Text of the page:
In addition to these general challenges to placing the Gulen movement in context, 
there are particular needs with regard to the proven commitment of Gulen's followers to 
engage the multi-religious dimension of globalization through interfaith dialogue. The 
problem of interfaith dialogue in the contemporary world is largely the problem of 
competing meta-narratives. It is the problem of Western civilization claiming to provide 
the paradigm within which it can understand all other civilizations better than they 
understand themselves. It is the notion that science can understand religion better than 
religion understands itself. It is the notion that Christianity understands other religions 
better than they understand themselves, or that Islam understands Christianity and other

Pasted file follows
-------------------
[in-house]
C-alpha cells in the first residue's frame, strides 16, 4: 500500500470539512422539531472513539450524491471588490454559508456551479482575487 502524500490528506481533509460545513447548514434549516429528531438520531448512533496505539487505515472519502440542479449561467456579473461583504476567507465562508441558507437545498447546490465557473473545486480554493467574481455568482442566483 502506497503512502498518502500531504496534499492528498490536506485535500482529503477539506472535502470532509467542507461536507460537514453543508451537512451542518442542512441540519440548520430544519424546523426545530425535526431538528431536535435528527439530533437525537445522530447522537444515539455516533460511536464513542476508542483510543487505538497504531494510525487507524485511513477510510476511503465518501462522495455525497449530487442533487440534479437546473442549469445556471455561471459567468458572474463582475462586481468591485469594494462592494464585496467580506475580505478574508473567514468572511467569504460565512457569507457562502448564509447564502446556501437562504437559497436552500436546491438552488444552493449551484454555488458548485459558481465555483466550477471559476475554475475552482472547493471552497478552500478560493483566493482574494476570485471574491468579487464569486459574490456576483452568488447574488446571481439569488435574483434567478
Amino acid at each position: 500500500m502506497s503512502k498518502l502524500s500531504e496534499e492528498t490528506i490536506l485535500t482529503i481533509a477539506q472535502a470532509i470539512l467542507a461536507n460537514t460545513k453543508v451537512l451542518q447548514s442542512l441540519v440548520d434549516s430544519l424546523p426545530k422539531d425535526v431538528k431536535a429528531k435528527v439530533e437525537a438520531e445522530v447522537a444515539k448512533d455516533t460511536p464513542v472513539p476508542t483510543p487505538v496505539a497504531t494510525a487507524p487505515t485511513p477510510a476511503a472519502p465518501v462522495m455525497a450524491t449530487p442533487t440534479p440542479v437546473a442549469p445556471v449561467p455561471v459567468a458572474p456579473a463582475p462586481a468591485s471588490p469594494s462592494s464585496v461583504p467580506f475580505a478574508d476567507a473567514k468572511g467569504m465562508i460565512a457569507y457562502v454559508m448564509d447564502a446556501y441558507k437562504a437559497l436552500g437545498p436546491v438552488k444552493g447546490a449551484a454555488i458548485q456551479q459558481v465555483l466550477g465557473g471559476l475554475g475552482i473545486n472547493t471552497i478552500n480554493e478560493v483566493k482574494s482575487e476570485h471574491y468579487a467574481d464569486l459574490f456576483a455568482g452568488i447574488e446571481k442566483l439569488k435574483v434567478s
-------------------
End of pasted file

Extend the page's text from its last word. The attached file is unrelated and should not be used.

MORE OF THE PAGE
religions better than they understand themselves. In the face of such meta-narrative claims 
all dialogue essentially ceases because from within a meta-narrative there is no need to 
listen to the other. At the same time, globalization is rapidly making dialogue between 
holders of meta-narrative claims a near existential necessity. Western scholars have been 
working diligently on this problem for some decades. A distinctly Islamic contribution 
would be of great value in understanding how Muslims can fruitfully relate to globalization. 
 In a positive way the essays in this volume remind us of how globalization can 
broaden scholarly horizons. In them one finds the intersection of three rather different 
worlds of scholarship, worlds which need to learn from each other before they judge each